Your seat is in New York, next to Chicago

At the wedding reception, innovative table names personalize the party

April 13, 2003|By Cheryl Lu-Lien Tan | Cheryl Lu-Lien Tan,SUN STAFF

Janelle Doran's fairytale wedding reception goes something like this - it's an elegant, black-tie optional soiree at the Harbor Court Hotel. The wedding party is dressed in black and white.

And, as a string trio softly plays, guests are led to tables bearing signs that say "Light Street," "Key Highway" and "Pratt Street."

Table numbers? Who wants them? These days, wedding couples have tossed aside those boring old things.

Instead, they're using their reception tables as a new way to add a personal touch and set their wedding apart from the several a year that many of their guests may end up attending.

"I just wanted to throw in something that was unique to us," said Doran, 23, a Columbia systems engineer who is getting married next year. "And the Inner Harbor is where he proposed. It's fitting."

Couples like Doran and her fiance, Matthew Graustein, have become more common in recent years. Many are naming their tables after things that have meaning for them, such as neighborhoods, songs or movies. Allison Micarelli, of the wedding Web site, recalled a recent coworker's reception where the couple named tables after constellations because they met at an astronomy class. And, when The Matrix's Laurence Fishburne married actress Gina Torres last fall, they named their tables for cities that were special to them, including New York, where they met.

The trend stems from a greater focus on personalizing weddings. The big day has assumed more importance in recent years, with magazines like Martha Stewart Weddings and Elegant Bride casting spotlights on every little matrimonial detail.

"Brides used to go into their weddings just saying, 'I want it to be beautiful,'" said Darcy Miller, editorial director of Martha Stewart Weddings. "But now, they are more discriminating about wanting to make their wedding special and different.

"Also, brides are a little bit older," she added. "It's not just their mothers planning the wedding, going to the local shop and picking everything out. They've been to a hundred of their friends' weddings and they don't want to do what everyone else did."

That's what inspired Nicole Doan and Michael Haslup to designate the tables at their reception in June by places in which they've lived.

"Weddings have gotten to be so cookie-cutter," said Doan, 24, of Elkridge, who came upon the idea at a cousin's wedding last year. "It just seems like every wedding we go to, it's all the same things. You want people to go to your wedding and remember something other than seeing two people madly in love. You want your wedding to stand out."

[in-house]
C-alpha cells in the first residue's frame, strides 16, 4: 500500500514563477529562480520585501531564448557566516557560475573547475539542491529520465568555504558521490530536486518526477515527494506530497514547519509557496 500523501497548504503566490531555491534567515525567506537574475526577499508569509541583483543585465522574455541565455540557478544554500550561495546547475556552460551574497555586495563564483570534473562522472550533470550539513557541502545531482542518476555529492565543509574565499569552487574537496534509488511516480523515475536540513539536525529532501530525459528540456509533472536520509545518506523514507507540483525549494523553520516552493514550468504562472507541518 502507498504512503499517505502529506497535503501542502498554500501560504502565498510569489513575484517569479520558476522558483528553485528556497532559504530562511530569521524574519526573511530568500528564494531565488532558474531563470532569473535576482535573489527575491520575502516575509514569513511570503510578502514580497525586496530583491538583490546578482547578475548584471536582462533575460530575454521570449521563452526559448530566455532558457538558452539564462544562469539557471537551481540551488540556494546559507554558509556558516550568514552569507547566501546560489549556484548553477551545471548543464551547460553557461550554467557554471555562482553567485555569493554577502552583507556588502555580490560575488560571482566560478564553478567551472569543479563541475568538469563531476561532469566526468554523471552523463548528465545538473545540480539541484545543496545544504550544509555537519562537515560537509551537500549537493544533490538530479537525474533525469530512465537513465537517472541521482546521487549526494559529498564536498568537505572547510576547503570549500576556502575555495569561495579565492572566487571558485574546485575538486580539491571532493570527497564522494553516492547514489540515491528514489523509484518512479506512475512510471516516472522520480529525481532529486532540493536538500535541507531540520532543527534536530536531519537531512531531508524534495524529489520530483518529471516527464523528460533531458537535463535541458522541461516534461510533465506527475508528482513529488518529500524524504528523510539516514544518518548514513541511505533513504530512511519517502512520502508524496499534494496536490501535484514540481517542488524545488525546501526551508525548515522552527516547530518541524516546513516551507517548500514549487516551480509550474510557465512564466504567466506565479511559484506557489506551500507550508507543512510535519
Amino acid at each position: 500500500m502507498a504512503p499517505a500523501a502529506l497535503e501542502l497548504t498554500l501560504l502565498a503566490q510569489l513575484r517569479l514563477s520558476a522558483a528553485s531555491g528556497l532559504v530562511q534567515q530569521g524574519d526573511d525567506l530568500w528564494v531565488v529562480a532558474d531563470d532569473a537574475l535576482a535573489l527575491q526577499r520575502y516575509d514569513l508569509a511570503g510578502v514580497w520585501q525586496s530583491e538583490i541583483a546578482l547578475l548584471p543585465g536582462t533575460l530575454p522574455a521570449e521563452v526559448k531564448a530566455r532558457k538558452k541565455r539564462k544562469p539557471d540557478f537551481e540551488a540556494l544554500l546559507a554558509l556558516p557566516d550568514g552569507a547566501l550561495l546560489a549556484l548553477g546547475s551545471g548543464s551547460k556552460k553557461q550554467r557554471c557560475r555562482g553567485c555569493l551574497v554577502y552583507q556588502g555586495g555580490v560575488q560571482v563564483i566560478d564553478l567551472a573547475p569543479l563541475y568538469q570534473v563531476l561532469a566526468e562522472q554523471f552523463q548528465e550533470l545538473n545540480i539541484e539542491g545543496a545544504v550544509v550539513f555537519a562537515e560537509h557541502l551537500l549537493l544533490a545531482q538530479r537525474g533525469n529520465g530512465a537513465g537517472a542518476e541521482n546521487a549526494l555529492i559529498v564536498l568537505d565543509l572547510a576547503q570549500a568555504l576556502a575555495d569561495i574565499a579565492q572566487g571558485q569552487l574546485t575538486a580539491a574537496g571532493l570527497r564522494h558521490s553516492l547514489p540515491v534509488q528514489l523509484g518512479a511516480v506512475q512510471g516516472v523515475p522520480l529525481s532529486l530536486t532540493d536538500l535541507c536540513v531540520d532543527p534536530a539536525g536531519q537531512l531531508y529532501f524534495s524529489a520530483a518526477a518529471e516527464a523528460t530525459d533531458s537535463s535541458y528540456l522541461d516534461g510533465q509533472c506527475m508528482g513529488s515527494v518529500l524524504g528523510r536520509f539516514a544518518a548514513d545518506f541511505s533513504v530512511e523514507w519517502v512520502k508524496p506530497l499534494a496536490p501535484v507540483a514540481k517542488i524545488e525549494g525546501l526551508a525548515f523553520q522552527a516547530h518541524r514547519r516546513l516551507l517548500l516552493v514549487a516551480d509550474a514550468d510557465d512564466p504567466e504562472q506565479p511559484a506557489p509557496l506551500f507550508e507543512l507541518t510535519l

Couples also can get creative in displaying table names. Doan, for example, is planning to print up a card for each table that tells the story of their connection to the town. "Like, we chose Salisbury because that's where we went to school," Doan said. "It brings our guests closer to us."

The names also can be used in the reception's decor. "If you're going to designate your tables by New York City neighborhoods, you could design a map and have guests use the map to find their seats," Micarelli suggested. "Or, if you're naming your tables after constellations, you could have star-studded escort cards or star-shaped coasters."

In addition to getting to know the couple better, these labels also can help guests mingle.

At Indu Nair's wedding at Washington's National Press Club, she and Jeff Spugnardi took inspiration from their venue and branded each table after a newspaper of a city meaningful to them. Nair was born in Dayton, Ohio, so there was a table named Dayton Daily News, for example. And the couple tried assigning guests to tables that might mean something to them.

"We tried to put people who lived in New York at the New York Times table," said Nair, 33, a non-profit project manager who lives in Arlington, Va. "It sparked conversation. Not everybody could be put at a table that they had a connection with, but people would ask each other, 'Oh, how are you connected to this city?' "

There can be drawbacks to this trend.

"At a huge wedding, numbers are good," Miller said. "If you see table numbers 32 and 16, and you're at number 1, you know you're far away from your table. But if your tables are all named after your favorite food or places, there's no way to tell whether Chicago's next to Paris or on the other side of the tent.

"When you do something like this, you should have someone in charge with a chart to help people," she added. "You don't want it to be so confusing it takes forever for people to find their tables."

But, if done well, the effect can make a lasting impression.

"I wanted people to remember our wedding and think of us -- and not that we had nice flowers," Nair said. "Weeks after the wedding, our friends were still talking about how memorable it was."

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